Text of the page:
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(1971)

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Adele movie would be fascinating, says director Tony Palmer

Adele movie would be fascinating, says director Tony Palmer
Filmmaker Tony Palmer has said that "the real Adele" would be a fascinating subject for a music documentary.

The Leonard Cohen: Bird on a Wire and The World of Liberace director also told Digital Spy that he turned down the chance to work with U2 before they made Rattle and Hum.

"I missed my chance with Adele," Palmer said.

"My wife had spotted Adele long before she had become really famous and said, 'You've got to listen to this voice, it's really amazing'.

"I agreed it was amazing, but I said, 'I don't make that kind of film anymore'. Then I saw a brief interview with her and I thought, my god this is a fascinating woman - to hell with the voice, it's a fascinating woman."

He added: "I immediately applied. I wrote to them, saying 'Would you ever consider...' I had a very good response from whoever looked after her then.
See full article at Digital Spy - Movie News »

Tony Palmer: he's with the band

They were music megastars, and they all opened up to him. As Tony Palmer's best films resurface, the documentarian talks to Phelim O'Neill about Leonard Cohen's tears, John Lennon's fake beard – and the day Liberace invited him into his hot tub

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Tony Palmer was studying moral sciences at Cambridge University in the 1960s when a moderately famous band arrived in town. "I got a call to attend this press conference the Beatles were holding, to cover it for the college paper," he recalls. "They'd had a No 1 single or two by then, so they were very well known – but not yet intergalactic. Afterwards, John Lennon came up and asked me why I hadn't asked them any questions. I told him I found the whole thing pretty silly. He laughed, and when I told him I was studying moral sciences,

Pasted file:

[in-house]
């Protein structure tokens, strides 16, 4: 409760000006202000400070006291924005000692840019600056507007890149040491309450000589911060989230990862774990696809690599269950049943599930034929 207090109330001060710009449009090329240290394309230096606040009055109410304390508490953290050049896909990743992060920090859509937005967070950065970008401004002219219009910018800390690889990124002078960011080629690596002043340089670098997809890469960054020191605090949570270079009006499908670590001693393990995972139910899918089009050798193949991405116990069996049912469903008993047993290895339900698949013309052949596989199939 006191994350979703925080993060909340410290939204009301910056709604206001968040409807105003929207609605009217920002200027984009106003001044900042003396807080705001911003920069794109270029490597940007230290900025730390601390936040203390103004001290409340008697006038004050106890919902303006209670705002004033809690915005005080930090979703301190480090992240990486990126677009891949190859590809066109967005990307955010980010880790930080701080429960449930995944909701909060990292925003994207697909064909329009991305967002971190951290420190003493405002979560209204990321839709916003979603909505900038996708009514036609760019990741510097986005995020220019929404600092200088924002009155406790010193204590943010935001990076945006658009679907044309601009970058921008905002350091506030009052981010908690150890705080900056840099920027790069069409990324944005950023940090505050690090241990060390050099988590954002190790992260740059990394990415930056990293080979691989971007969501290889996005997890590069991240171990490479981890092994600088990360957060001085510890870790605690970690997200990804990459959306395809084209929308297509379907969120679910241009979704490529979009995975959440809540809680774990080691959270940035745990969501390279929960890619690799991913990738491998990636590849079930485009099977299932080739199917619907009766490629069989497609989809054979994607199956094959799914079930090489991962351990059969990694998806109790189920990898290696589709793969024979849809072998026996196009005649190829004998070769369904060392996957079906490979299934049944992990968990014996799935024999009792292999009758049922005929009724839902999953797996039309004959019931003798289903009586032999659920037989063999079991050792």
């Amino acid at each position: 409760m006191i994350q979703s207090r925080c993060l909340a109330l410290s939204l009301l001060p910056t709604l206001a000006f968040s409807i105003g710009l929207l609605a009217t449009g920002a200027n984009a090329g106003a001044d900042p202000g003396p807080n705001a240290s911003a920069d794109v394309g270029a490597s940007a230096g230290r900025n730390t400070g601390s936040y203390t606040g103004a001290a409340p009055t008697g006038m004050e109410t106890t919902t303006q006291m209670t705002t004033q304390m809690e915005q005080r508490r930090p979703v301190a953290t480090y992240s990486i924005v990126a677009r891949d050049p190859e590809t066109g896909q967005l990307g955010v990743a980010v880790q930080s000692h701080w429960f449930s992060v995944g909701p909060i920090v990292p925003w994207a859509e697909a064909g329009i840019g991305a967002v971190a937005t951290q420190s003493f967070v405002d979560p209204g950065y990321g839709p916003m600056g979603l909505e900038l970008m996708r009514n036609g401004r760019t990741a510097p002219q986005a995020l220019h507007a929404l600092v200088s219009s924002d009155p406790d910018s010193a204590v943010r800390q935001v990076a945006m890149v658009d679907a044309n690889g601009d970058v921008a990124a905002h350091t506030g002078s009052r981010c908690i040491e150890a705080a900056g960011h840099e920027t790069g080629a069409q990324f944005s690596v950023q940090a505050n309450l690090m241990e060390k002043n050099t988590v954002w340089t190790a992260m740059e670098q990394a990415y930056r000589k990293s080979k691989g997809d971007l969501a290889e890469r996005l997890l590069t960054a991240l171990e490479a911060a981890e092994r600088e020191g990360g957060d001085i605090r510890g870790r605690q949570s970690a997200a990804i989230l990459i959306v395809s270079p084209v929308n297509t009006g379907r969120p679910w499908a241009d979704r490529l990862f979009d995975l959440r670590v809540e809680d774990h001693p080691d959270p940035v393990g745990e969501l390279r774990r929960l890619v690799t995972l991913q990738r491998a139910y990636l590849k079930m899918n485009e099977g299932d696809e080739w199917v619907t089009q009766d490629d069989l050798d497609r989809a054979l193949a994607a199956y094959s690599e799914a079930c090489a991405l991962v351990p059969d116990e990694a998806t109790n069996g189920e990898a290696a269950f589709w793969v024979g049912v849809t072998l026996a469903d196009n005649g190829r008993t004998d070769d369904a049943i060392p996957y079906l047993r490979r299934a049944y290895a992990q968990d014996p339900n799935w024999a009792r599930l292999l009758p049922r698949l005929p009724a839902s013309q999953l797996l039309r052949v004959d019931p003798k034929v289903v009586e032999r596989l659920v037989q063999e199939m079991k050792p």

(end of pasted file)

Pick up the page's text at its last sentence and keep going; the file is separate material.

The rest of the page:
See full article at The Guardian - Film News »

Tony Palmer: he's with the band

They were music megastars, and they all opened up to him. As Tony Palmer's best films resurface, the documentarian talks to Phelim O'Neill about Leonard Cohen's tears, John Lennon's fake beard – and the day Liberace invited him into his hot tub

Reading this on mobile? Click here to view video

Tony Palmer was studying moral sciences at Cambridge University in the 1960s when a moderately famous band arrived in town. "I got a call to attend this press conference the Beatles were holding, to cover it for the college paper," he recalls. "They'd had a No 1 single or two by then, so they were very well known – but not yet intergalactic. Afterwards, John Lennon came up and asked me why I hadn't asked them any questions. I told him I found the whole thing pretty silly. He laughed, and when I told him I was studying moral sciences,
See full article at The Guardian - Film News »

'Behind the Candelabra' did Liberace 'a monumental disservice'

'Behind the Candelabra' did Liberace 'a monumental disservice'
Filmmaker Tony Palmer has said that recent Liberace biopic Behind The Candelabra did the musician a "monumental disservice".

The director of 1976 documentary The World of Liberace, based on the musician's own coffee table book The Things I Love, told Digital Spy that he had mixed feelings about the biopic.

"It's nowhere near as good a film as some people have said, and it's nowhere near as bad a film as many people who love Liberace have said," Palmer said.

"Steven Soderbergh is a very good director and its a very skilfully made film. I think Matt Damon has never given as good a performance as Scott Thorson. On one level, I was greatly relieved that it was nowhere near as bad as I feared it was going to be."

He continued: "Of course Michael Douglas does not look like Liberace, that's not his fault... I don't give a toss about that.
See full article at Digital Spy - Movie News »

Leonard Cohen as important as Bob Dylan, says 'Bird on a Wire' director

Leonard Cohen as important as Bob Dylan, says 'Bird on a Wire' director
Filmmaker Tony Palmer has said that Leonard Cohen is as important a figure as Bob Dylan.

Palmer directed 1972 documentary film Bird on a Wire, which was shelved on completion before being discovered and reconstructed from its original rushes for its 2010 re-release.

"It's not every day you make a film some 38 years ago and then you suddenly manage to rescue it and piece it back together," Palmer told Digital Spy.

"People's reactions were amazing. I was absolutely gobsmacked. I really was... It actually took longer to piece the jigsaw back together again than it had done to make the original film."

He continued: "When we made it in 1972, Leonard was absolutely at the peak of his form. The great early songs. I thought he had a wonderful voice - he was always very dismissive about his voice.

"Although he's remained a fantastic performer, his voice is not what he was... this
See full article at Digital Spy - Movie News »

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